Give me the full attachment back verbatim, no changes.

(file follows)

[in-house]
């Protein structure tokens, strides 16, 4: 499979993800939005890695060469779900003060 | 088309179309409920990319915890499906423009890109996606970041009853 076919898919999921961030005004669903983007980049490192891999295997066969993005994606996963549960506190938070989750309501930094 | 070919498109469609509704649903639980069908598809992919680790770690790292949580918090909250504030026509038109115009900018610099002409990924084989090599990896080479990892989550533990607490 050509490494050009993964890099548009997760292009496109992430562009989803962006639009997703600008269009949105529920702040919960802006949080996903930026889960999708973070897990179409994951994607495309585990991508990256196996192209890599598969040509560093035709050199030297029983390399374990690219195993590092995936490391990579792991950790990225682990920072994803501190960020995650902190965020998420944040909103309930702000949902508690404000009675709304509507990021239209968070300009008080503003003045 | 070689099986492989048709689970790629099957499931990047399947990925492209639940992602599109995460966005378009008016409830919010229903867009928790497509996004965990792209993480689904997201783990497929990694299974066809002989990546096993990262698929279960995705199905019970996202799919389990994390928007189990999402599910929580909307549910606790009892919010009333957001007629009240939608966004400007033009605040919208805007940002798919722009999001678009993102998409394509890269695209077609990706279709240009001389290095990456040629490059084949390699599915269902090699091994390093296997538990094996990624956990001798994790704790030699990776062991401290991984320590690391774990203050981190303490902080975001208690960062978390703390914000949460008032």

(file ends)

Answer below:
[in-house]
């Protein structure tokens, strides 16, 4: 499979993800939005890695060469779900003060 | 088309179309409920990319915890499906423009890109996606970041009853 076919898919999921961030005004669903983007980049490192891999295997066969993005994606996963549960506190938070989750309501930094 | 070919498109469609509704649903639980069908598809992919680790770690790292949580918090909250504030026509038109115009900018610099002409990924084989090599990896080479990892989550533990607490 050509490494050009993964890099548009997760292009496109992430562009989803962006639009997703600008269009949105529920702040919960802006949080996903930026889960999708973070897990179409994951994607495309585990991508990256196996192209890599598969040509560093035709050199030297029983390399374990690219195993590092995936490391990579792991950790990225682990920072994803501190960020995650902190965020998420944040909103309930702000949902508690404000009675709304509507990021239209968070300009008080503003003045 | 070689099986492989048709689970790629099957499931990047399947990925492209639940992602599109995460966005378009008016409830919010229903867009928790497509996004965990792209993480689904997201783990497929990694299974066809002989990546096993990262698929279960995705199905019970996202799919389990994390928007189990999402599910929580909307549910606790009892919010009333957001007629009240939608966004400007033009605040919208805007940002798919722009999001678009993102998409394509890269695209077609990706279709240009001389290095990456040629490059084949390699599915269902090699091994390093296997538990094996990624956990001798994790704790030699990776062991401290991984320590690391774990203050981190303490902080975001208690960062978390703390914000949460008032």